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The back of the box has much more to offer. A brief statement on the makeup and options starts thing off, with notations of connectivity of this chassis to MSI Mystic Light Sync and ASUS Aura Sync motherboards. Below that, we find four images showing the Evolv MATX from various angles and states of disassembly. At the bottom, we locate fine print which covers the appearance, functionalities, and the cooling capabilities.

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As we make it around to the final panel on the exterior, the top offers the Phanteks name. The rest of the panel is used to display half of the front of the Evolve, with a full list of specifications to the right of it. At the bottom, we also found the sticker displaying the model number and a smaller stick next to it with the serial number.

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Each of the tempered glass side panels is shipped with plastic coating the outside of the glass, and then the entire chassis is surrounded in a clear plastic bag, working together to protect the glass as well as the aluminum finish. To take on the bumps and bruises associated with shipping, the Evolv MATX then uses thick Styrofoam end caps on the front and the back of the chassis. All of which worked together to allow this sample to arrive to us in a flawless condition.

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Phanteks also takes one more step in protecting the tempered glass side panels, and that is with the use of four silicone covers like the one seen here. Since the doors swing open and are magnetically latched, the front corners, at the top and bottom of both panels, have these in place to ensure the glass is not chipped or cracked if they happen to work themselves open in transit.

Phanteks EVOLV MATX Micro-Tower Chassis

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The front of the Evolv MATX resembles all other Enthoo Evolv cases from the past, with one minor difference. The dog bone shaped front panel is still there, and it is still made of aluminum. We happen to have the Anthracite Gray model, which can also be seen at the top and bottom of the bezel. The gaps on either side of the bezel are how this case takes in air, and the slit near the bottom is the HDD activity LED.

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The minor change on the front of the Evolve MATX is that the front I/O panel is now hidden behind a panel with a cover that flips up and out of the way for access. Found in the panel are a pair of USB 3.0 ports, a pair of 3.5mm HD Audio jacks, and a button to cycle through the LED color options. These color options will change the power button LED and a pair of optional LED strips and offer white, blue, purple, pink, red, orange, yellow, green, teal, and light blue as optional colors, without motherboard input.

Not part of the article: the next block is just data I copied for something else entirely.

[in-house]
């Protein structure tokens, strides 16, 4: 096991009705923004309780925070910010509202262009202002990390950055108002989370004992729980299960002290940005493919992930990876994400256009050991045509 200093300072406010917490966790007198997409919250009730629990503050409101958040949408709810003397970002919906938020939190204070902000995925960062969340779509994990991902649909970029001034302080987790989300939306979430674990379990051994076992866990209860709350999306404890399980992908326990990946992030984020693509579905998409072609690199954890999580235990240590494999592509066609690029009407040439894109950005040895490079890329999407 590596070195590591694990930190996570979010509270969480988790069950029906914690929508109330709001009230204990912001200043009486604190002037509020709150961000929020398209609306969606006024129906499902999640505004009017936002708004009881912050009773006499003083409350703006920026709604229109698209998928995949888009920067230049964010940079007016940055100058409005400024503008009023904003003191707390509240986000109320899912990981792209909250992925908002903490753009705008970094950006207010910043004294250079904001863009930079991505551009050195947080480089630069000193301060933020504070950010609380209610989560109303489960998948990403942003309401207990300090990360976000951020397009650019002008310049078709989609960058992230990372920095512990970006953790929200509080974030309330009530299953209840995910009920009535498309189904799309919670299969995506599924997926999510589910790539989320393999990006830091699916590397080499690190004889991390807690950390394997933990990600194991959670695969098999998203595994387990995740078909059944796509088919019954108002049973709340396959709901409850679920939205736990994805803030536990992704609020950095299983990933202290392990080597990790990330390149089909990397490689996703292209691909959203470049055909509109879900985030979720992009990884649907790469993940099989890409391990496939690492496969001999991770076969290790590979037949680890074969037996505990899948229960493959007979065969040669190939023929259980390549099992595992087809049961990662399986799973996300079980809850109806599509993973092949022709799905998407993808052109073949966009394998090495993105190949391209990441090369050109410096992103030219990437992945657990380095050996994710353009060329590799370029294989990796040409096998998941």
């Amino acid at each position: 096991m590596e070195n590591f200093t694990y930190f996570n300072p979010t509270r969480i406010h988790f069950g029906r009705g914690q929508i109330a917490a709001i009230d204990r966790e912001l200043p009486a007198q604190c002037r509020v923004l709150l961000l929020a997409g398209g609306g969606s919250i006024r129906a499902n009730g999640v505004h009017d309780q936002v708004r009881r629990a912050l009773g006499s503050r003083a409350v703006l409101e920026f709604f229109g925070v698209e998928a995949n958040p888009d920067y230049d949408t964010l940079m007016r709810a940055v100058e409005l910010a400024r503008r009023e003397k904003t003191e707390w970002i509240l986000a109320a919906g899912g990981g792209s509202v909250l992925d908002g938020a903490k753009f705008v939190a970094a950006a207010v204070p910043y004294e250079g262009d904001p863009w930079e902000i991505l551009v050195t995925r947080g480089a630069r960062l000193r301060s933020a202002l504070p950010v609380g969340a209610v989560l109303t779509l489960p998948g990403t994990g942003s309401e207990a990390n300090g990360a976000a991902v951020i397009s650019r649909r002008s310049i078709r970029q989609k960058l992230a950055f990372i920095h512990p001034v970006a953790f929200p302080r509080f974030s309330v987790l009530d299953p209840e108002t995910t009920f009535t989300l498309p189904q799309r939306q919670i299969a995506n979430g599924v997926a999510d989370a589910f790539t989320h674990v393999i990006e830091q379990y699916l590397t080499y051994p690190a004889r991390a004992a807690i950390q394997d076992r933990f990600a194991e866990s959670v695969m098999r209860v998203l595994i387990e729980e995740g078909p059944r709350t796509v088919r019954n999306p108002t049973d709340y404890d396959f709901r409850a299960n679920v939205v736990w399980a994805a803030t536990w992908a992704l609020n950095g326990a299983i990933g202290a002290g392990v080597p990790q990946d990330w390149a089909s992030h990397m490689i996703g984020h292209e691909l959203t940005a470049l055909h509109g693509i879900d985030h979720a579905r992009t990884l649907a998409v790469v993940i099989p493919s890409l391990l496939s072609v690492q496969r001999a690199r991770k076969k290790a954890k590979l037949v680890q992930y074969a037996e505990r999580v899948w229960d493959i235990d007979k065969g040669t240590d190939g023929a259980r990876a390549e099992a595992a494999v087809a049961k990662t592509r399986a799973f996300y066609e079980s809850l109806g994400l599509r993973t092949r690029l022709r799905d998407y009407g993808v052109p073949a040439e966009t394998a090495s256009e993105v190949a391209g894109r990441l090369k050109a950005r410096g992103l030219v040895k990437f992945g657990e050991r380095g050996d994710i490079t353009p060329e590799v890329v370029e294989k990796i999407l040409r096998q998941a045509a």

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The top panel of the chassis is where the power button is located, very near the front of the case. The aluminum used here is mostly solid but does over steel mesh in slots located on the angled bits of the top panel.

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The left side of the Evolv MATX is nearly all a view of tempered glass. We do see a bit of the top panel as well as the feet at the bottom, but outside of the glass, we see the sticker denoting care be taken for this panel and the hardware at the back edge which supports the glass on hinges.

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The back of the chassis is topped with ventilation and a deep offset before we reach the rear I/O and exhaust fan location. There are four expansion slots which are flanked with passive ventilation, and the bottom is used to mount the PSU there.

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The right side of the Evolv MATX is nearly identical to the left side, but there are two significant changes. Rather than clear glass, this time the inside has been coated black to block the view behind it. However, there is a small rectangular area at the bottom-right of the window which allows the label on SSDs to show through.

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Under the chassis, we find aluminum legs supported with plastic frames, and four small rubber pads taped to the aluminum offer grip. There is a removable dust filter which slides out the back, covering the intake fan on the PSU. In the middle, we can see screws to remove the HDD cage, and the other two are near the front aluminum foot. The slots cut between them are to be used with the included pump and reservoir mounting plate once the HDD cage is removed.

Inside the EVOLV MATX

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The aluminum bezel is removed by pulling on it, to release the four pins holding it on at the corners. On the chassis, the entire face of it is covered with a plastic framed, mesh, dust filter which covers all of the intake, no matter the cooling setup.

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Since the tempered glass panels are on hinges, technically they do not need to be removed, as they will open past 180 degrees. For safety sake and ensuring no damage occurs to the glass, you can open the sides and then lift the glass off the hinges so that they can be set aside during the build or maintenance. Each panel has two magnets attached to the glass, and the frame of the chassis has foam to ensure the glass will not vibrate against the steel.

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The Evolv MATX offers a dual compartment design, where the top is open from front to back, while the PSU and HDDs can be mostly hidden under the PSU cover. We also see that the hardware is shipped in a cardboard box which has been wire tied to the top of the PSU cover.

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The front of the chassis ships with a single 140mm fan, but there are slots on the sides of the steel frame to accept another, as well as the option to use a pair of 120mm fans. The front I/O wiring is tucked away and run through the chassis well out of the way of the fans.